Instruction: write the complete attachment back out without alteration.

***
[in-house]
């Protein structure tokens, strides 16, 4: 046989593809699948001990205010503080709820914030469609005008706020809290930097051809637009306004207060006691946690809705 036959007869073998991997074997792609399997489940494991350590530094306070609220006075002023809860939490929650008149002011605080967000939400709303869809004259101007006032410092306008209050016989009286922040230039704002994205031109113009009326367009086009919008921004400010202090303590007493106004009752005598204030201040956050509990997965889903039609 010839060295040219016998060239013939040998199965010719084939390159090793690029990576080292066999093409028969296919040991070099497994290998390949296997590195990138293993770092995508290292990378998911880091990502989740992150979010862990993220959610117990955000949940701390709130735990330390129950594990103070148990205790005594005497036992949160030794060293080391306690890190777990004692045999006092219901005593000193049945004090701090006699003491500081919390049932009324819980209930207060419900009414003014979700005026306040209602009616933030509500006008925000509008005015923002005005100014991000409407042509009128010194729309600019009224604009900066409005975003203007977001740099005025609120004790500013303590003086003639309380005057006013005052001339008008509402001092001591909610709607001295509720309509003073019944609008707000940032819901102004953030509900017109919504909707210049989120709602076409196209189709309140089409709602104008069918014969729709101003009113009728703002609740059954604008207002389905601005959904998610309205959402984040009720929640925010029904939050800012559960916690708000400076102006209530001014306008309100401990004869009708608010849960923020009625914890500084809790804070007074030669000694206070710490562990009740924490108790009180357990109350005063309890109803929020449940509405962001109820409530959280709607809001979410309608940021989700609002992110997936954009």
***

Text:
[in-house]
């Protein structure tokens, strides 16, 4: 046989593809699948001990205010503080709820914030469609005008706020809290930097051809637009306004207060006691946690809705 036959007869073998991997074997792609399997489940494991350590530094306070609220006075002023809860939490929650008149002011605080967000939400709303869809004259101007006032410092306008209050016989009286922040230039704002994205031109113009009326367009086009919008921004400010202090303590007493106004009752005598204030201040956050509990997965889903039609 010839060295040219016998060239013939040998199965010719084939390159090793690029990576080292066999093409028969296919040991070099497994290998390949296997590195990138293993770092995508290292990378998911880091990502989740992150979010862990993220959610117990955000949940701390709130735990330390129950594990103070148990205790005594005497036992949160030794060293080391306690890190777990004692045999006092219901005593000193049945004090701090006699003491500081919390049932009324819980209930207060419900009414003014979700005026306040209602009616933030509500006008925000509008005015923002005005100014991000409407042509009128010194729309600019009224604009900066409005975003203007977001740099005025609120004790500013303590003086003639309380005057006013005052001339008008509402001092001591909610709607001295509720309509003073019944609008707000940032819901102004953030509900017109919504909707210049989120709602076409196209189709309140089409709602104008069918014969729709101003009113009728703002609740059954604008207002389905601005959904998610309205959402984040009720929640925010029904939050800012559960916690708000400076102006209530001014306008309100401990004869009708608010849960923020009625914890500084809790804070007074030669000694206070710490562990009740924490108790009180357990109350005063309890109803929020449940509405962001109820409530959280709607809001979410309608940021989700609002992110997936954009």